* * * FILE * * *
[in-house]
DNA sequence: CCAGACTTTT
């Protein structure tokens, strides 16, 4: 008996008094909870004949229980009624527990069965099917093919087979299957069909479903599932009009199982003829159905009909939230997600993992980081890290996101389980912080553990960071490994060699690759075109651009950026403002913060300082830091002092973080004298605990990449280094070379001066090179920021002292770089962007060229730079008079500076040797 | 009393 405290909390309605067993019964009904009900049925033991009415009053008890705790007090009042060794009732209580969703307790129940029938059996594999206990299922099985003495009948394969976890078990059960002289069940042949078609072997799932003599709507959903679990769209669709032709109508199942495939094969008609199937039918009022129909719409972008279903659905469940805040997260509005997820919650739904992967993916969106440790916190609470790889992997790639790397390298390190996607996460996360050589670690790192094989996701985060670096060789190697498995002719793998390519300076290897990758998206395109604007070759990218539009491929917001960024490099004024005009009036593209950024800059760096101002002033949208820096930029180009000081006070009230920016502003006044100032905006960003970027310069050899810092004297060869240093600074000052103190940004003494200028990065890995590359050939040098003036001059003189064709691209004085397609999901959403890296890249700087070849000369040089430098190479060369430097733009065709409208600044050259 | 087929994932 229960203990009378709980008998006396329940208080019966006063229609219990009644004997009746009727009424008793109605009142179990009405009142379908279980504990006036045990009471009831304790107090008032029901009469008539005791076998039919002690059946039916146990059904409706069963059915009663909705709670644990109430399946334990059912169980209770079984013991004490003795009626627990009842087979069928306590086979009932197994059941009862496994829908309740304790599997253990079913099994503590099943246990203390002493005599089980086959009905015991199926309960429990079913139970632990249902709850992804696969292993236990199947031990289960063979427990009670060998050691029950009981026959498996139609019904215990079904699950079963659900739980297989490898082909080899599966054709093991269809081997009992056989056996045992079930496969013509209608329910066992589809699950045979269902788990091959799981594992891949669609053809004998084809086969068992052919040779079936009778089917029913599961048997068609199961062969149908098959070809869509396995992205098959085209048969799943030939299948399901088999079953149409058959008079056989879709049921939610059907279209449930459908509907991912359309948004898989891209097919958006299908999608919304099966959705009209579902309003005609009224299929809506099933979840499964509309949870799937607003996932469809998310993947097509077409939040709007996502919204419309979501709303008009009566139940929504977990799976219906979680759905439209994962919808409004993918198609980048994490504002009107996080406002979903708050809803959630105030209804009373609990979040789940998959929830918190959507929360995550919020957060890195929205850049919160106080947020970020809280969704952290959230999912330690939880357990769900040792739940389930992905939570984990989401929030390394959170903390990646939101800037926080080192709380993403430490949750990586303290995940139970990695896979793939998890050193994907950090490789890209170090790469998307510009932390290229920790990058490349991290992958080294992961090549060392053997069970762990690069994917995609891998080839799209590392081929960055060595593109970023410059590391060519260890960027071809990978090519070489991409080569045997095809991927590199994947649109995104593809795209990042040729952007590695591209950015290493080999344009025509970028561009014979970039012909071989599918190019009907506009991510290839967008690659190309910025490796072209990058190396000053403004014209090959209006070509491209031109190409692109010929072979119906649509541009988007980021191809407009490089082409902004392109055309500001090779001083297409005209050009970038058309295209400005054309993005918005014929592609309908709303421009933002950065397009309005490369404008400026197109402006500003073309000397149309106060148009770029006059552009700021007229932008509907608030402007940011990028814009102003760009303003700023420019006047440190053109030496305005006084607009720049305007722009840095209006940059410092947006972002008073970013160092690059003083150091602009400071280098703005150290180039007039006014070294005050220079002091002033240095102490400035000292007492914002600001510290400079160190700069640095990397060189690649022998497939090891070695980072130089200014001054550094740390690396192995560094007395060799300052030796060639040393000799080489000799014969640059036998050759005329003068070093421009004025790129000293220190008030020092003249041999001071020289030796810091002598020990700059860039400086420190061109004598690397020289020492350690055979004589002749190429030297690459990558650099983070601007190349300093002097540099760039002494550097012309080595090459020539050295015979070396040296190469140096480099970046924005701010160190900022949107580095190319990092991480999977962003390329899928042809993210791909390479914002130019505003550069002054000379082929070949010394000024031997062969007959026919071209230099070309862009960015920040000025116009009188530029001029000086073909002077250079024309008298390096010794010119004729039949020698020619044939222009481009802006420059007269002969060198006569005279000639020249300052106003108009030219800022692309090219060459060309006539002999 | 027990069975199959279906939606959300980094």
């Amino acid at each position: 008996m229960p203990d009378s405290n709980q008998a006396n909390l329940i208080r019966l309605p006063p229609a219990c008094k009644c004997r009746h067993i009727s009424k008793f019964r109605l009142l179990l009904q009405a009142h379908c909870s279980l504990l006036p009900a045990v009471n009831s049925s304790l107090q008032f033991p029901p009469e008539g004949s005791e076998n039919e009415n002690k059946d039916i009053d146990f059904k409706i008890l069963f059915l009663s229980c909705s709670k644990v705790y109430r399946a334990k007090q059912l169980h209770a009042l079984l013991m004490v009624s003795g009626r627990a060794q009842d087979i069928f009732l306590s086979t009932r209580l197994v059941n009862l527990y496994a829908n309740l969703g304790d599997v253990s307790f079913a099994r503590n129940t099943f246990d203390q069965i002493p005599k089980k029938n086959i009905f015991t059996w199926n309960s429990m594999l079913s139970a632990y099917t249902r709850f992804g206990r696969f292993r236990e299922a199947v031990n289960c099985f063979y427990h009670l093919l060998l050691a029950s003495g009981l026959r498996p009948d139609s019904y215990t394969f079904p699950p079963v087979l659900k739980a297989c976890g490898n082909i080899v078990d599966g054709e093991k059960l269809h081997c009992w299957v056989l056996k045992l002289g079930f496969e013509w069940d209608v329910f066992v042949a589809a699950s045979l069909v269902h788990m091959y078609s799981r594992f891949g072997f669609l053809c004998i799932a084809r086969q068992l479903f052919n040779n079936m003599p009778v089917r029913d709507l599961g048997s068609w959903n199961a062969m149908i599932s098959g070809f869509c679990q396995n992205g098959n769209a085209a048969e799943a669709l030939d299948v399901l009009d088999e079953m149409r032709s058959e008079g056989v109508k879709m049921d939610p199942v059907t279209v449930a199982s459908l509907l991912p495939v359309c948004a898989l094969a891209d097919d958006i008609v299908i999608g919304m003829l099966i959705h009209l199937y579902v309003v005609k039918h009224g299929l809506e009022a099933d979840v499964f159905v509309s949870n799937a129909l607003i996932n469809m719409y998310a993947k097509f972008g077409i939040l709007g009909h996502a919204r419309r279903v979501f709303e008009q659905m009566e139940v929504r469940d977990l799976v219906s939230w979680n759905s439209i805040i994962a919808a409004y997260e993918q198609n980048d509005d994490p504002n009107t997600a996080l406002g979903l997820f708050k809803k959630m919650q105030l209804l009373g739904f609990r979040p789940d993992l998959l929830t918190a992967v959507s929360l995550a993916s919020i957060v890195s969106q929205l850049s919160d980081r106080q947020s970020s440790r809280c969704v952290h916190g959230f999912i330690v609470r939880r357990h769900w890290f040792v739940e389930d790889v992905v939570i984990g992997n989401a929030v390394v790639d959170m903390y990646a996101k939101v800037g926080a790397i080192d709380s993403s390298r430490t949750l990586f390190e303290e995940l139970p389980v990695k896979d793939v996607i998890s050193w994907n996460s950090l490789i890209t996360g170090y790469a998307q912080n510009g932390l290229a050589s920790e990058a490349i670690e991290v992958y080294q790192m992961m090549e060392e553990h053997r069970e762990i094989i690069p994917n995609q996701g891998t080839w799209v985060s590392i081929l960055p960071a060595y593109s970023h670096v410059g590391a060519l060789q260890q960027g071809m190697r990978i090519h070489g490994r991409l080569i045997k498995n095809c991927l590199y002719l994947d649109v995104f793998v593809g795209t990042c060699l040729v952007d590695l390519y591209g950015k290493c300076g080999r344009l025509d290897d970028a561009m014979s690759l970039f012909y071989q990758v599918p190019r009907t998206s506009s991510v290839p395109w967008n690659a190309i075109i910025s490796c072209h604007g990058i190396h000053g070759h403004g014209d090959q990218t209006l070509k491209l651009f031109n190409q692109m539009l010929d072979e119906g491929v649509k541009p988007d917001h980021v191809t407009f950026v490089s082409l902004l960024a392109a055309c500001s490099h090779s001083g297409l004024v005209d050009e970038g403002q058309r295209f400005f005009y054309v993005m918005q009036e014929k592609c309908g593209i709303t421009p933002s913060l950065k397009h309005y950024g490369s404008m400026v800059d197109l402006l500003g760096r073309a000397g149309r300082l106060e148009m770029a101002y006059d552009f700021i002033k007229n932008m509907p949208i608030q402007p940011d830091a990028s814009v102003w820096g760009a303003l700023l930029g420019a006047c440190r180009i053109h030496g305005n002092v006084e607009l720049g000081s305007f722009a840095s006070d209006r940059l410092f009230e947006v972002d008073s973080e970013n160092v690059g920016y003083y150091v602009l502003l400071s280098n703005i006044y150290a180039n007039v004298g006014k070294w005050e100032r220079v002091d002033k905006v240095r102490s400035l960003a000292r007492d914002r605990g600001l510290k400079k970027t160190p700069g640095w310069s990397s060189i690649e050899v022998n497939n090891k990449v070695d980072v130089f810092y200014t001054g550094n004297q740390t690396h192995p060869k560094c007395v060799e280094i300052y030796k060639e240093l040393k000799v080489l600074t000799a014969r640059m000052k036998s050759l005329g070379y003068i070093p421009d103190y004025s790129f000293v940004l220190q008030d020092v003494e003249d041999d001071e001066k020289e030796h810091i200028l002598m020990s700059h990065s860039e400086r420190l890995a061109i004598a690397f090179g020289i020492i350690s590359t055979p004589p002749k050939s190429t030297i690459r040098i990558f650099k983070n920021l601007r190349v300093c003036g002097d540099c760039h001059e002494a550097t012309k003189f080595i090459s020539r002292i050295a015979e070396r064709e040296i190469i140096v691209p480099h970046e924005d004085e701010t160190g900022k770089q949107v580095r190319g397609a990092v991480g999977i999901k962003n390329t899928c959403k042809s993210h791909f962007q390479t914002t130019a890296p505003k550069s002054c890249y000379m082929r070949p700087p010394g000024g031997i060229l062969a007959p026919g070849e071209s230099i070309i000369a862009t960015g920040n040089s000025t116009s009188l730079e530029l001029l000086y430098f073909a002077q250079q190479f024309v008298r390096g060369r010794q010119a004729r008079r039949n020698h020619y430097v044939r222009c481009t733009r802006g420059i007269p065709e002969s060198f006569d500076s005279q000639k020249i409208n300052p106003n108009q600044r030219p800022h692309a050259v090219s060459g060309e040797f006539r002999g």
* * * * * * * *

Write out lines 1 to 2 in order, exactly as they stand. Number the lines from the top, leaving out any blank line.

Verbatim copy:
[in-house]
DNA sequence: CCAGACTTTT